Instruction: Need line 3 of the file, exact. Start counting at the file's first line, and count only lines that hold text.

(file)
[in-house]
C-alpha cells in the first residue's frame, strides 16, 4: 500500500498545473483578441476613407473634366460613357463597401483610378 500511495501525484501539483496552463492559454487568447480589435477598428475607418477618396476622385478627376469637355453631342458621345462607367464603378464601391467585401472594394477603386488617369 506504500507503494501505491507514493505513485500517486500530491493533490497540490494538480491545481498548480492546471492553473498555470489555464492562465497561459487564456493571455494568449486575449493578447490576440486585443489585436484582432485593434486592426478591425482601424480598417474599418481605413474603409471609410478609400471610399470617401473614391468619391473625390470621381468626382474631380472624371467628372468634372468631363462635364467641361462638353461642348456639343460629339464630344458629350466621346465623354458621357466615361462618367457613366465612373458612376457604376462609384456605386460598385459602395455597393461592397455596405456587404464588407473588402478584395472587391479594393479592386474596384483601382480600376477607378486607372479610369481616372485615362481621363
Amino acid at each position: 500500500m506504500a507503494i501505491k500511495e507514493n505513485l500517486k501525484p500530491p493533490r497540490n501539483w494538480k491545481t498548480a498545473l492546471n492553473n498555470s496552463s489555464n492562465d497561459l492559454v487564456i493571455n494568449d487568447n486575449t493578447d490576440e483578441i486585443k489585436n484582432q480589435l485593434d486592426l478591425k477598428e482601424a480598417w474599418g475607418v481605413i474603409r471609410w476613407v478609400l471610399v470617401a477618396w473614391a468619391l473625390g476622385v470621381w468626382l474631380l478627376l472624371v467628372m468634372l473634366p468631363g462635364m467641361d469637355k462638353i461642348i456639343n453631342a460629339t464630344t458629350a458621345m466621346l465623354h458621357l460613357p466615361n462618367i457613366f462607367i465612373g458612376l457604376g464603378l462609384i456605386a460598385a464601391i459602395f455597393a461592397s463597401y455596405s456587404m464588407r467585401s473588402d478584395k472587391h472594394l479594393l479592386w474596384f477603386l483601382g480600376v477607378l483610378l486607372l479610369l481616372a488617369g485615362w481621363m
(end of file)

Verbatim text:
Amino acid at each position: 500500500m506504500a507503494i501505491k500511495e507514493n505513485l500517486k501525484p500530491p493533490r497540490n501539483w494538480k491545481t498548480a498545473l492546471n492553473n498555470s496552463s489555464n492562465d497561459l492559454v487564456i493571455n494568449d487568447n486575449t493578447d490576440e483578441i486585443k489585436n484582432q480589435l485593434d486592426l478591425k477598428e482601424a480598417w474599418g475607418v481605413i474603409r471609410w476613407v478609400l471610399v470617401a477618396w473614391a468619391l473625390g476622385v470621381w468626382l474631380l478627376l472624371v467628372m468634372l473634366p468631363g462635364m467641361d469637355k462638353i461642348i456639343n453631342a460629339t464630344t458629350a458621345m466621346l465623354h458621357l460613357p466615361n462618367i457613366f462607367i465612373g458612376l457604376g464603378l462609384i456605386a460598385a464601391i459602395f455597393a461592397s463597401y455596405s456587404m464588407r467585401s473588402d478584395k472587391h472594394l479594393l479592386w474596384f477603386l483601382g480600376v477607378l483610378l486607372l479610369l481616372a488617369g485615362w481621363m